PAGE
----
Freshman Cal State Bakersfield student Elizabeth Palencia has a strong connection to Democratic nominee hopeful Sen. Bernie Sanders: he's the reason why she switched her major from pre-nursing to political science.
When she heard the senator would not be in attendance at his planned CSUB appearance Thursday following a heart procedure, she was disappointed. But she's confident he will be back on his feet in no time.
"People posted comments saying their friend's dad had this surgery and he was fine," Palencia said.
Though Sanders would not be there, it was still important for Palencia to come out to Thursday's Bakersfield Barnstorm, especially since she will vote for the first time in the 2020 presidential election.
"He has interested me the most," she said. "The biggest thing is his plan for free college tuition. My mom is a single mother, and I'm just a freshman, so I know it'll be tough for us the next few years."
Around 100 Sanders supporters joined Palencia to share their stories and explain why the Vermont senator is their top choice for the next president of the United States.
His campaign announced Wednesday it was canceling all of the senator's upcoming events and appearances following a heart procedure for a blocked artery.
However, his campaign informed the CSUB community that a smaller event would still be held on campus.
Guadalupe Monreal, a social worker graduate student, said she and her classmates RSVP'd Monday when it was announced Sanders would be coming to Bakersfield. Without him there, she decided to come anyway because she wanted to hear about his plans and policies.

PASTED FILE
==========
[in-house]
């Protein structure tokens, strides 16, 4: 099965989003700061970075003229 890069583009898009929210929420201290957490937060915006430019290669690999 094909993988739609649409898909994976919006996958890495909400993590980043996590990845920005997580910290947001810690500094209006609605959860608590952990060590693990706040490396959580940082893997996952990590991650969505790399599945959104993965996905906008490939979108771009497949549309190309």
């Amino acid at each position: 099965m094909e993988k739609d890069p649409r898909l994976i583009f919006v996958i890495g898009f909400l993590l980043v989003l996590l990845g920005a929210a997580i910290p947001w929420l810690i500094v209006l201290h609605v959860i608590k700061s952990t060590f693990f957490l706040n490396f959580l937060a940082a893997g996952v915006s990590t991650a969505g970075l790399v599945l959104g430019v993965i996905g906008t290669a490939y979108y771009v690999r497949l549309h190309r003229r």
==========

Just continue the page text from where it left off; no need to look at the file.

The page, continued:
"I want to know how he'll better the lives of more than just the rich and the middle class," Monreal said before the event began.
Sanders is her top candidate because he is focused on helping minorities and larger groups of people, not just the establishment, she said.
Arvin Mayor Jose Gurrola spoke at the event and said he supports Sanders because he believes in climate change. Having a president who acknowledges scientific data will greatly affect Kern County, he explained.
"We're not talking about the polar bears or ice caps melting, we're talking about something that affects us locally," Gurrola said. "There's data that shows if this continues, our ability in the Central Valley to produce and grow food and export food will severely decrease. So does our economic livelihood and the ability for people to find good work here in the Central Valley."
The senator previously visited Bakersfield during the 2016 Democratic primary campaign, when he drew a crowd estimated at 3,000 to the Kern County Fairgrounds, according to a press release.